Pied-billed Grebes are one of the under-appreciated birds in the refuge, I think. They look like quiet, little, diving birds, but look at their antics! Just when you think they're sitting there, they can take off across the water, zipping to their next destination.
The zipping is the challenge for the photographer. You never know which one will zip next, so you have to get the camera focused on them after they start in motion, no small feat. I was happy to have captured these photos.
The top two photos show a grebe running across the water. I love the plop, plop splash marks. The bottom photo shows the grebe propelling across the water, like an outboard motor boat.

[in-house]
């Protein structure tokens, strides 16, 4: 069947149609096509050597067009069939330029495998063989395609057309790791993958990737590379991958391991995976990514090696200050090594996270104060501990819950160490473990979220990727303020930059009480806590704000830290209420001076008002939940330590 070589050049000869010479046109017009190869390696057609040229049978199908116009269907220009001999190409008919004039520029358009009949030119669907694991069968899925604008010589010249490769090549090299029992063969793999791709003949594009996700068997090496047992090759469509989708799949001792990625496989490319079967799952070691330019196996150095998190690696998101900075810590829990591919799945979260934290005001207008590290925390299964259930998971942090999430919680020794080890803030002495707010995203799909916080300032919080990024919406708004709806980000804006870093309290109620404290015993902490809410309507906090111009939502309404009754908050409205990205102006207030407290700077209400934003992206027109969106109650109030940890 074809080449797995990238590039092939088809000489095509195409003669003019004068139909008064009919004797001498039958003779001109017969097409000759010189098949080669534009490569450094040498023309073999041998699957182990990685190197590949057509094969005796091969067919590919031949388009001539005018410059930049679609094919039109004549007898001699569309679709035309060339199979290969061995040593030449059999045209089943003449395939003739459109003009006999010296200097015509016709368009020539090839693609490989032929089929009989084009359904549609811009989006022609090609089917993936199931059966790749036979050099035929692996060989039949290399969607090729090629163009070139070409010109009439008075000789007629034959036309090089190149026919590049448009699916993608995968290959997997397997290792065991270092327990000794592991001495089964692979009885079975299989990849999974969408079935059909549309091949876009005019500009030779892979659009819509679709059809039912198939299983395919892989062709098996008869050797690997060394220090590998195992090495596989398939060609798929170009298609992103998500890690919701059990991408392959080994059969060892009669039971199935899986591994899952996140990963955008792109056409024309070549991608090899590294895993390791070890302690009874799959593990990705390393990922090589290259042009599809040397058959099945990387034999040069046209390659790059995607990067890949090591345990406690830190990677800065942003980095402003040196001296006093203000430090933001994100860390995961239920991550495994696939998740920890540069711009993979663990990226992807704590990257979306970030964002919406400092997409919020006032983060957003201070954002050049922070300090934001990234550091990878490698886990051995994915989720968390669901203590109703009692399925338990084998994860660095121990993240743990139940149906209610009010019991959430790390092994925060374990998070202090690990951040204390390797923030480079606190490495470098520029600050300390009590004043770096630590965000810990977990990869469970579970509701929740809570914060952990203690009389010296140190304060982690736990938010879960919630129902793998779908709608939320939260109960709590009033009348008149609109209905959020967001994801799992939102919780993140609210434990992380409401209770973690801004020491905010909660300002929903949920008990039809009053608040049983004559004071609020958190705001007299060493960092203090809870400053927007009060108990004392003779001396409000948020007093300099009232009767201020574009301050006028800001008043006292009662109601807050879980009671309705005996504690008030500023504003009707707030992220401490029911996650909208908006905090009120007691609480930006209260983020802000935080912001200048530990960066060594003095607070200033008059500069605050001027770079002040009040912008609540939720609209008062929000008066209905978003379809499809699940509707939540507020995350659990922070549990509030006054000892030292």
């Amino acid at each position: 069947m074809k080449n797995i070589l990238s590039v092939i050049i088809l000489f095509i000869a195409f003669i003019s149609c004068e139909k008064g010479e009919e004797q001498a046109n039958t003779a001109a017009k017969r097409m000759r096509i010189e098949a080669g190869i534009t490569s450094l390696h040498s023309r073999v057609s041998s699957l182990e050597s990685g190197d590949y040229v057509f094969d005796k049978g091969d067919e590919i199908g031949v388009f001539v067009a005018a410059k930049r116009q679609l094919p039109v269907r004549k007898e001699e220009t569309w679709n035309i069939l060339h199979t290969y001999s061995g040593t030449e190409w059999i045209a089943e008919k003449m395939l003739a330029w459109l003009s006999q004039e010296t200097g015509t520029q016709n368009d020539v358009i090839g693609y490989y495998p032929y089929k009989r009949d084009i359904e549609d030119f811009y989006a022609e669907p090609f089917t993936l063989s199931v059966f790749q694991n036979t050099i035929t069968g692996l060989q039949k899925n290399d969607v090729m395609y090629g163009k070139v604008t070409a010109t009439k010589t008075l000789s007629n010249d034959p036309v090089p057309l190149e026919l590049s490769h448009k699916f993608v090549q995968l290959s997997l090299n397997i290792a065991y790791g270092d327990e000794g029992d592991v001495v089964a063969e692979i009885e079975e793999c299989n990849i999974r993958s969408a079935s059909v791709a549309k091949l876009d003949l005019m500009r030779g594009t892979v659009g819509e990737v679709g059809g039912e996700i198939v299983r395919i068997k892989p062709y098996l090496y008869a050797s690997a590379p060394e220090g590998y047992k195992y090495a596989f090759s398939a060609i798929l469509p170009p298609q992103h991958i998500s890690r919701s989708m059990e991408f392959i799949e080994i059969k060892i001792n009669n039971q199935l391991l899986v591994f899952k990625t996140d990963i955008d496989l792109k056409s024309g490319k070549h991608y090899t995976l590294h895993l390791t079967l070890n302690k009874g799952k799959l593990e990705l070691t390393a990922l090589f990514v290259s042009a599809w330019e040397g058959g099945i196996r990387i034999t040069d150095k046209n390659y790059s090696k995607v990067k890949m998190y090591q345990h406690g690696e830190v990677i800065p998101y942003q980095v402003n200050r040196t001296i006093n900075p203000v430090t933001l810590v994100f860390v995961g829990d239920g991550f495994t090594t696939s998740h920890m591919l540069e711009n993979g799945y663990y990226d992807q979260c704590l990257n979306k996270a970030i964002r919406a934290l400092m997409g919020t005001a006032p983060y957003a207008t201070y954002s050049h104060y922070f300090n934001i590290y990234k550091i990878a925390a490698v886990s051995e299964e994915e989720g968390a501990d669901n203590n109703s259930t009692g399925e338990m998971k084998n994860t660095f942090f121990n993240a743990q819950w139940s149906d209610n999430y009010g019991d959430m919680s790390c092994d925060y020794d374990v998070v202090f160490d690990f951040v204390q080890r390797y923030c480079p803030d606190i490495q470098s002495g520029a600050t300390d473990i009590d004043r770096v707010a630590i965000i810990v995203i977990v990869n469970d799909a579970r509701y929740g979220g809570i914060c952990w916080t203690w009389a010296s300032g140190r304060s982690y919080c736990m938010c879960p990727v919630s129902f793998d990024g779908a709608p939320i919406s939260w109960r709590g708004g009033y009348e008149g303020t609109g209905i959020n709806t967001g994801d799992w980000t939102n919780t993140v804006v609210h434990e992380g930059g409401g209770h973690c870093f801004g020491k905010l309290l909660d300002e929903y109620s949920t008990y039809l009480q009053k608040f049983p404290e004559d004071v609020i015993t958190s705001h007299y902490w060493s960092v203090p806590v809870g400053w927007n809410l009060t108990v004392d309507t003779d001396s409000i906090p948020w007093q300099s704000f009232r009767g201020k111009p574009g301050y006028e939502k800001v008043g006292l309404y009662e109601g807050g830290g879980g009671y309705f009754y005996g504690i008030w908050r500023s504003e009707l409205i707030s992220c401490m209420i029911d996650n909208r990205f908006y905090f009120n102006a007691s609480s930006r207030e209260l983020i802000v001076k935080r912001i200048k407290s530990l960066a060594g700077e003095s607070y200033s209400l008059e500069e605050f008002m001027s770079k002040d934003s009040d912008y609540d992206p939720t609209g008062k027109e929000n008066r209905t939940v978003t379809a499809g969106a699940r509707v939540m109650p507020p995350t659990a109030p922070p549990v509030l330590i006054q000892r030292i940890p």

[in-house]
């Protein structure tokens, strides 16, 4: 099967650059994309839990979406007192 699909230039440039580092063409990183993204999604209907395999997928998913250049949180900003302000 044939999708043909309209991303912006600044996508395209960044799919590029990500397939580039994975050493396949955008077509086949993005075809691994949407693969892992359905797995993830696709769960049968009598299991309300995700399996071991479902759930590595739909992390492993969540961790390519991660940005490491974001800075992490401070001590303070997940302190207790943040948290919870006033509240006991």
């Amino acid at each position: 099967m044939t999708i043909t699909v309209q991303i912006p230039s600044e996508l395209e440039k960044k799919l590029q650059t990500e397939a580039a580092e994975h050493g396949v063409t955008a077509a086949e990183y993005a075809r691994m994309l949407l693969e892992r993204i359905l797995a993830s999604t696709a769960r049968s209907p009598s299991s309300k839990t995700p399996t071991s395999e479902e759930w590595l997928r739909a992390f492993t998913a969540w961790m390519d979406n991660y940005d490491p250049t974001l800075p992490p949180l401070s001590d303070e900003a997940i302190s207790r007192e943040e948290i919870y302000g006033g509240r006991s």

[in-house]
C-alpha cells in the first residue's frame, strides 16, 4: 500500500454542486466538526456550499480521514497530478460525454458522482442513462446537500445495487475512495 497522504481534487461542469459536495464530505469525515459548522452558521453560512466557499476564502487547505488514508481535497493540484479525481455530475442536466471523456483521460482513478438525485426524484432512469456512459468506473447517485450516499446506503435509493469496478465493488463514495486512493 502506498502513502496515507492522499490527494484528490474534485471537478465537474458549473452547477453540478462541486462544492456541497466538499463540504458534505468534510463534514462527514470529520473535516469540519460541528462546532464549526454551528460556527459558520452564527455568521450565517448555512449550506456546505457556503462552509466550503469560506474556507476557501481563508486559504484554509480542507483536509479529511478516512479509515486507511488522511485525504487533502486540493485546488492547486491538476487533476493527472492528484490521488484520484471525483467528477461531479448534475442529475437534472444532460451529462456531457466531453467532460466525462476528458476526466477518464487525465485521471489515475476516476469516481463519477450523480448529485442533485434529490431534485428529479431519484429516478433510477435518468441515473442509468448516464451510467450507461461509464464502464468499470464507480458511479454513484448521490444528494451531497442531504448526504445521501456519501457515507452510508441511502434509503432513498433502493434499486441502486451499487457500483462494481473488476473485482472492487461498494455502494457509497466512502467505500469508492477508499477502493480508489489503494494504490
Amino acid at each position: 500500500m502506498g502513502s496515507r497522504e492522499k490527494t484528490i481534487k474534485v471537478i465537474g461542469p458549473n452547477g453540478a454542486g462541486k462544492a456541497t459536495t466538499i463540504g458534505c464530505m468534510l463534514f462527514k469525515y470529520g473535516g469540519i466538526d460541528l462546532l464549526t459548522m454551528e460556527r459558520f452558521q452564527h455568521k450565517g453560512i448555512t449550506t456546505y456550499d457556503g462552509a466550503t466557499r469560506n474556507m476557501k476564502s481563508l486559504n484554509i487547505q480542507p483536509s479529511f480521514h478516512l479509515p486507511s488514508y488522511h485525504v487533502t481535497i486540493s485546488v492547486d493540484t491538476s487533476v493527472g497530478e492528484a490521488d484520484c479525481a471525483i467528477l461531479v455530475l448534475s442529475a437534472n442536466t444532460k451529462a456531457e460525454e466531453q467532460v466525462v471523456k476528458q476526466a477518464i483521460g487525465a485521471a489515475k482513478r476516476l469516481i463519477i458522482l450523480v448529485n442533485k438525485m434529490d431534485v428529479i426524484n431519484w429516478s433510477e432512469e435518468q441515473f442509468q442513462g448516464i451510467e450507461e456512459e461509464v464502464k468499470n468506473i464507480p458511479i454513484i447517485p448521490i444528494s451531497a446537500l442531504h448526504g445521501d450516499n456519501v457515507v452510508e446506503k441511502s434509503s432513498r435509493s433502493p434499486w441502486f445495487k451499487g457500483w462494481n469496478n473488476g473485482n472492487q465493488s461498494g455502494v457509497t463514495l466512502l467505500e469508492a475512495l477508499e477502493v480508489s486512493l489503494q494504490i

Pied-billed Grebes are found on lakes and ponds across much of North America in the breeding season, but leave frozen areas in winter. They dive down and eat small fish, aquatic invertebrates and amphibians. They have lobbed toes (not webbed feet) that aid them in paddling and propelling. Here, at Ding Darling NWR, they usually hang out in groups. We get a kick out of their calls we hear here, which sound a lot like ha-ha-ha-ha-ha. Wonder what they think is so funny. Maybe us!